Skype and Facetime offer free, private one-to-one video calls so they’re great for reaching out to one person at any given time.  You can pay to upgrade your Skype if you want to speak to people on up to 10 devices but Facetime is one-to-one only and works solely on Apple (iOS) devices, so it’s handy to know in advance if your rellies are Android users. That said, you can make video calls using Facebook messenger on Android.

Streaming sites

Sites such as UStream, Justin.tv and Livestream mean that weddings can be streamed live and saved as a recording for later viewing. Some even have Twitter and chat capabilities, so virtual guests can have a proper chinwag in real time about what’s happening before their very eyes.  When choosing a provider, it’s an idea to check whether you can make your stream private – or if this is a paid for service – and always ensure you know how long the recording will be accessible for, especially if you want a copy for posterity.

Facebook Live

This function offers Facebook users the chance to broadcast for free – allowing friends (depending on settings) to view and comment on the stream as it happens.  The stream is then saved as a video which can be viewed later.  In order to get the most from this, the couple can decide in advance which guest should be in charge of broadcasting their wedding day – and which parts of it are to be put out live on air.

Google Hangouts on Air & YouTube Live

These offer a great, free option because they marry the benefits of video calls and live streaming. Up to nine people can join the hangout itself – and the video is simultaneously streamed to YouTube. You can set your event to public, private, or unlisted; when it’s public, anyone can watch your stream; if you prefer to manually invite anyone you want to watch you can opt to make it private (make sure those people have a Google account); if you set it to unlisted, anyone you give the link to will be able to watch the stream live on YouTube. It’s great that YouTube Live saves the broadcast as a video and posts it automatically to your YouTube page (you can set the privacy for this, too).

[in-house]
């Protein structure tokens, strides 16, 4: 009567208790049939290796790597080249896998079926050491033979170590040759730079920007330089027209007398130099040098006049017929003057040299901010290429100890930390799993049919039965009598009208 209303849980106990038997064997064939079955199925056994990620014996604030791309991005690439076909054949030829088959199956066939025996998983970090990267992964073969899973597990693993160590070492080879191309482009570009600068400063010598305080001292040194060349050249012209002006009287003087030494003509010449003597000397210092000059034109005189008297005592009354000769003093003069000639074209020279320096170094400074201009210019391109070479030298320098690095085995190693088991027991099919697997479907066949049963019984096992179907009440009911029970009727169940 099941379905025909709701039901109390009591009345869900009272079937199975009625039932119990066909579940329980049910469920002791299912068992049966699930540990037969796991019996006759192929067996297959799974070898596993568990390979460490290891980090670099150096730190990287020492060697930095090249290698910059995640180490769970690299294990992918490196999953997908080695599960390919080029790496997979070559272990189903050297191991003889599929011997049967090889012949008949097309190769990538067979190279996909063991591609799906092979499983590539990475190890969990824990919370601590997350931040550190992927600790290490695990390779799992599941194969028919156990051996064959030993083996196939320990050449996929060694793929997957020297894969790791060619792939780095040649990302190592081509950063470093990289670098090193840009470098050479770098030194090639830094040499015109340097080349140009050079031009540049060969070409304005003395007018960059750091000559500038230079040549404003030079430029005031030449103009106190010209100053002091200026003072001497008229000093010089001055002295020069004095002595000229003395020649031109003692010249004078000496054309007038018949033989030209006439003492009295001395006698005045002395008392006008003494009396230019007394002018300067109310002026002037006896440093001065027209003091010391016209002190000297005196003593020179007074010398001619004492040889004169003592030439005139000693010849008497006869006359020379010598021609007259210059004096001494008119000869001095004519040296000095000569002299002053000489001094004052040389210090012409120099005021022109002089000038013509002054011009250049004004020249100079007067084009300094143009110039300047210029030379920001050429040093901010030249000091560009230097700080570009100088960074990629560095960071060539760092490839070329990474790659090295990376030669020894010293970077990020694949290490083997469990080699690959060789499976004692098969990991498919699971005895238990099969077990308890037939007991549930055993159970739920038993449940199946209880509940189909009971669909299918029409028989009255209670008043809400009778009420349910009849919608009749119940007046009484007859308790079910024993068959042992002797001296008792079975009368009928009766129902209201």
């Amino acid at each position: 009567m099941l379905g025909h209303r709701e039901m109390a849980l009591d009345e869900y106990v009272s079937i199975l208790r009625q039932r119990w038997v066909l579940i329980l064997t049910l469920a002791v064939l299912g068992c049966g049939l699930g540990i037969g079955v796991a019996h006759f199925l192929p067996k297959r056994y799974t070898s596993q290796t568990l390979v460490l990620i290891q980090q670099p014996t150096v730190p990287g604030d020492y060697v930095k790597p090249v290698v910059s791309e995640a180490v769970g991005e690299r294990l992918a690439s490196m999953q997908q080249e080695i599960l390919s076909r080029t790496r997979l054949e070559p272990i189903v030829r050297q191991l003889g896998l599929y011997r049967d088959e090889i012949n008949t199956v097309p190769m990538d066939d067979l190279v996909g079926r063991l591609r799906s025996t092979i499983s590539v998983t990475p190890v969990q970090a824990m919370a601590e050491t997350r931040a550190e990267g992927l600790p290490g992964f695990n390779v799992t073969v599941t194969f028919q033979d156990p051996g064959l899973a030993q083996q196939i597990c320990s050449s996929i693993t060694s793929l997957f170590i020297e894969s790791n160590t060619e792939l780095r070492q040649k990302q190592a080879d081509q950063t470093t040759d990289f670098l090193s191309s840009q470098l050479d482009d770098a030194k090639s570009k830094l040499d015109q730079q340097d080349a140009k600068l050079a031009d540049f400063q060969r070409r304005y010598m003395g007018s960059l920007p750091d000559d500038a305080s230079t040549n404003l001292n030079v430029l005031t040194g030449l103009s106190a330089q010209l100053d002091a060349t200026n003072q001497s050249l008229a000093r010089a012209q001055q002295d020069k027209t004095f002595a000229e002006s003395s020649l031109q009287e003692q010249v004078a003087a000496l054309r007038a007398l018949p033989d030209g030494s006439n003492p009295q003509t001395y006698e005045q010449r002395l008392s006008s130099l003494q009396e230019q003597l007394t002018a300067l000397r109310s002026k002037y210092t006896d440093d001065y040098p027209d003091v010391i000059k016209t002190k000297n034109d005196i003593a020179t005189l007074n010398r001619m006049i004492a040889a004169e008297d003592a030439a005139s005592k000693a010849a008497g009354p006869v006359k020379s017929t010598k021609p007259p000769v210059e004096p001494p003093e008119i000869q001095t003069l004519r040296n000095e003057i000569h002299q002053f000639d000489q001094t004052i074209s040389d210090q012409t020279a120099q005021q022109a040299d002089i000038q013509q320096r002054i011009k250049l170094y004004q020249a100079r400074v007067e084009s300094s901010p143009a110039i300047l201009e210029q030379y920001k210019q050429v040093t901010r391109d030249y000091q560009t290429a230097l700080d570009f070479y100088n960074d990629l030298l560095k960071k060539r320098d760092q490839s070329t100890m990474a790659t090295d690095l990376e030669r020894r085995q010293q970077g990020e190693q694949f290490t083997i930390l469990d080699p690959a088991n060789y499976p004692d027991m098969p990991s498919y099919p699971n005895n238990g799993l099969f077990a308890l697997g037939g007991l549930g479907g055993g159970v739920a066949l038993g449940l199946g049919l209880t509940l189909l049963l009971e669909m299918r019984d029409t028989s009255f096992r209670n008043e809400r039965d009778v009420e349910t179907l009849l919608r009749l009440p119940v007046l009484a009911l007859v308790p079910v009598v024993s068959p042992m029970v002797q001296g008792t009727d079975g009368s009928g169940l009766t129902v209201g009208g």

Technology

To stream and make video calls you’ll need an internet connection and a laptop or device with a webcam.  If you’re using a smartphone, you might like to invest in a tripod mount to avoid shaky recordings and to ensure you disable any sleep functions, so that the recording isn’t interrupted!   Think also about the angle and whether you’ll need a table or seat for your phone or laptop.  A word of warning: be careful of including copyrighted music to avoid a slap on the wrists!  It is also a good idea to use signs to let guests know that they are seated near a webcam so that the words recorded and replayed are the ones you want people to hear ie the vows, not moans or swears – or worse!

Avoiding technical hitches

You will definitely want to avoid these on the day you get hitched yourself, so plan ahead and test the equipment and the wifi several times before the wedding and delegate the task of streaming to someone highly capable, so you don’t even have to think about it. And share the link well in advance with the people who will need it.

WedPics

Some couples set up their own private mini-network with WedPics.  Guests are given login details by email, text or on physical cards included with the invitations – and they can then post to a photo album, as well as view the itinerary, registry, accommodation information etc in a personalized wedding dashboard. WedPics will host an unlimited number of images forever, but you can also download photos at full resolution or have them printed. At the end of the year, the app plans to roll out a chat function so guests can interact with one another directly, opening up the possibility of cutting Tinder out as a middleman for amorous guests!

So, we hope you’ve enjoyed the Fairytales Photography guide to using social media at your wedding.  Infact, to thank you for spending the time, here’s how to grab your very own free hashtag poster, courtesy of us!